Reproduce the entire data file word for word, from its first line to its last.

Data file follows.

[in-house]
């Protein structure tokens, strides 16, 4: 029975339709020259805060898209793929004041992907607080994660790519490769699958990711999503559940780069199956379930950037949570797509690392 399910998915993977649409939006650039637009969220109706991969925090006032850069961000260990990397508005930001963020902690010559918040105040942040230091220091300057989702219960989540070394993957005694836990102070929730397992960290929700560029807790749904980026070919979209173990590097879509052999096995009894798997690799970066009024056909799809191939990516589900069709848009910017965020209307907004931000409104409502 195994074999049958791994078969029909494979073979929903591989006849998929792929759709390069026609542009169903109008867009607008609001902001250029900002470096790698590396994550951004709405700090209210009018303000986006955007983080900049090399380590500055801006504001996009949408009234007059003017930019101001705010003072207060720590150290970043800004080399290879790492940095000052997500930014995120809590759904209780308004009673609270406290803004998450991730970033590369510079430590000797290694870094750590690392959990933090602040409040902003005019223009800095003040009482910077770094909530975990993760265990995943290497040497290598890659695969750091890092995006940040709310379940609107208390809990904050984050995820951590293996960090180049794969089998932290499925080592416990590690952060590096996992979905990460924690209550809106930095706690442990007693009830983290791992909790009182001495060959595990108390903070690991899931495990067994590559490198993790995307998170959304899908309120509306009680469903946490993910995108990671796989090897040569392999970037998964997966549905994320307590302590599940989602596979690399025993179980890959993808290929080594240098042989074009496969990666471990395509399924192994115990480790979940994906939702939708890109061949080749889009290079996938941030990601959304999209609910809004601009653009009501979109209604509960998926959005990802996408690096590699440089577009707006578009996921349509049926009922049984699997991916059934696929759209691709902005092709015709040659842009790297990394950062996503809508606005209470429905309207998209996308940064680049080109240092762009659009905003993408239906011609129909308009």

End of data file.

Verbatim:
[in-house]
């Protein structure tokens, strides 16, 4: 029975339709020259805060898209793929004041992907607080994660790519490769699958990711999503559940780069199956379930950037949570797509690392 399910998915993977649409939006650039637009969220109706991969925090006032850069961000260990990397508005930001963020902690010559918040105040942040230091220091300057989702219960989540070394993957005694836990102070929730397992960290929700560029807790749904980026070919979209173990590097879509052999096995009894798997690799970066009024056909799809191939990516589900069709848009910017965020209307907004931000409104409502 195994074999049958791994078969029909494979073979929903591989006849998929792929759709390069026609542009169903109008867009607008609001902001250029900002470096790698590396994550951004709405700090209210009018303000986006955007983080900049090399380590500055801006504001996009949408009234007059003017930019101001705010003072207060720590150290970043800004080399290879790492940095000052997500930014995120809590759904209780308004009673609270406290803004998450991730970033590369510079430590000797290694870094750590690392959990933090602040409040902003005019223009800095003040009482910077770094909530975990993760265990995943290497040497290598890659695969750091890092995006940040709310379940609107208390809990904050984050995820951590293996960090180049794969089998932290499925080592416990590690952060590096996992979905990460924690209550809106930095706690442990007693009830983290791992909790009182001495060959595990108390903070690991899931495990067994590559490198993790995307998170959304899908309120509306009680469903946490993910995108990671796989090897040569392999970037998964997966549905994320307590302590599940989602596979690399025993179980890959993808290929080594240098042989074009496969990666471990395509399924192994115990480790979940994906939702939708890109061949080749889009290079996938941030990601959304999209609910809004601009653009009501979109209604509960998926959005990802996408690096590699440089577009707006578009996921349509049926009922049984699997991916059934696929759209691709902005092709015709040659842009790297990394950062996503809508606005209470429905309207998209996308940064680049080109240092762009659009905003993408239906011609129909308009």